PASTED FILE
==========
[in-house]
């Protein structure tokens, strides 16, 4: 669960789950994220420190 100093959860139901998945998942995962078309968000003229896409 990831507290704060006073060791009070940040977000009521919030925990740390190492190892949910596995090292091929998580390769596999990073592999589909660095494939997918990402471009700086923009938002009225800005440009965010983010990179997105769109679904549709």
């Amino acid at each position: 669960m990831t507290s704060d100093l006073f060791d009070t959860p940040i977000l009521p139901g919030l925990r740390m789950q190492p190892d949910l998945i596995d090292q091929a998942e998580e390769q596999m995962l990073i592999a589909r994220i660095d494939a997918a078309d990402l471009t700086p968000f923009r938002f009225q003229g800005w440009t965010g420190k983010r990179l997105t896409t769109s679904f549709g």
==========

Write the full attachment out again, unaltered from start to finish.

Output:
[in-house]
């Protein structure tokens, strides 16, 4: 669960789950994220420190 100093959860139901998945998942995962078309968000003229896409 990831507290704060006073060791009070940040977000009521919030925990740390190492190892949910596995090292091929998580390769596999990073592999589909660095494939997918990402471009700086923009938002009225800005440009965010983010990179997105769109679904549709």
């Amino acid at each position: 669960m990831t507290s704060d100093l006073f060791d009070t959860p940040i977000l009521p139901g919030l925990r740390m789950q190492p190892d949910l998945i596995d090292q091929a998942e998580e390769q596999m995962l990073i592999a589909r994220i660095d494939a997918a078309d990402l471009t700086p968000f923009r938002f009225q003229g800005w440009t965010g420190k983010r990179l997105t896409t769109s679904f549709g």